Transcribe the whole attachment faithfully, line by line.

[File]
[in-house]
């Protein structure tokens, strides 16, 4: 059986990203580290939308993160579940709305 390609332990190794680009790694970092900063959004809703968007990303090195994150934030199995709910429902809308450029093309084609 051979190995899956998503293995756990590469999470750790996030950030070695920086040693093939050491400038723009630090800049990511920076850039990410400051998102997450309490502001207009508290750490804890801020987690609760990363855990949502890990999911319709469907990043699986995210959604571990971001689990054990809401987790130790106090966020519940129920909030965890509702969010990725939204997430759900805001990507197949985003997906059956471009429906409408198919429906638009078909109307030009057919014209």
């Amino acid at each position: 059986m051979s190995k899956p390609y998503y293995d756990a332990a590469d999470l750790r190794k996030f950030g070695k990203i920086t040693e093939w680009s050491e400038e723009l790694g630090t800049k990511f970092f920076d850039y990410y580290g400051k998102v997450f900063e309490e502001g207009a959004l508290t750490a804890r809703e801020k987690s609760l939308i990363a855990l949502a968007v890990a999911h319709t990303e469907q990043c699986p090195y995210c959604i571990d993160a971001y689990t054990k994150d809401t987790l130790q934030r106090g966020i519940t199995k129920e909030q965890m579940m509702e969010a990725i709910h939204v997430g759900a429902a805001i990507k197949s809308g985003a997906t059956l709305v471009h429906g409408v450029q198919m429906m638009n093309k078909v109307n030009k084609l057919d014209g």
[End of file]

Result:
[in-house]
């Protein structure tokens, strides 16, 4: 059986990203580290939308993160579940709305 390609332990190794680009790694970092900063959004809703968007990303090195994150934030199995709910429902809308450029093309084609 051979190995899956998503293995756990590469999470750790996030950030070695920086040693093939050491400038723009630090800049990511920076850039990410400051998102997450309490502001207009508290750490804890801020987690609760990363855990949502890990999911319709469907990043699986995210959604571990971001689990054990809401987790130790106090966020519940129920909030965890509702969010990725939204997430759900805001990507197949985003997906059956471009429906409408198919429906638009078909109307030009057919014209």
């Amino acid at each position: 059986m051979s190995k899956p390609y998503y293995d756990a332990a590469d999470l750790r190794k996030f950030g070695k990203i920086t040693e093939w680009s050491e400038e723009l790694g630090t800049k990511f970092f920076d850039y990410y580290g400051k998102v997450f900063e309490e502001g207009a959004l508290t750490a804890r809703e801020k987690s609760l939308i990363a855990l949502a968007v890990a999911h319709t990303e469907q990043c699986p090195y995210c959604i571990d993160a971001y689990t054990k994150d809401t987790l130790q934030r106090g966020i519940t199995k129920e909030q965890m579940m509702e969010a990725i709910h939204v997430g759900a429902a805001i990507k197949s809308g985003a997906t059956l709305v471009h429906g409408v450029q198919m429906m638009n093309k078909v109307n030009k084609l057919d014209g």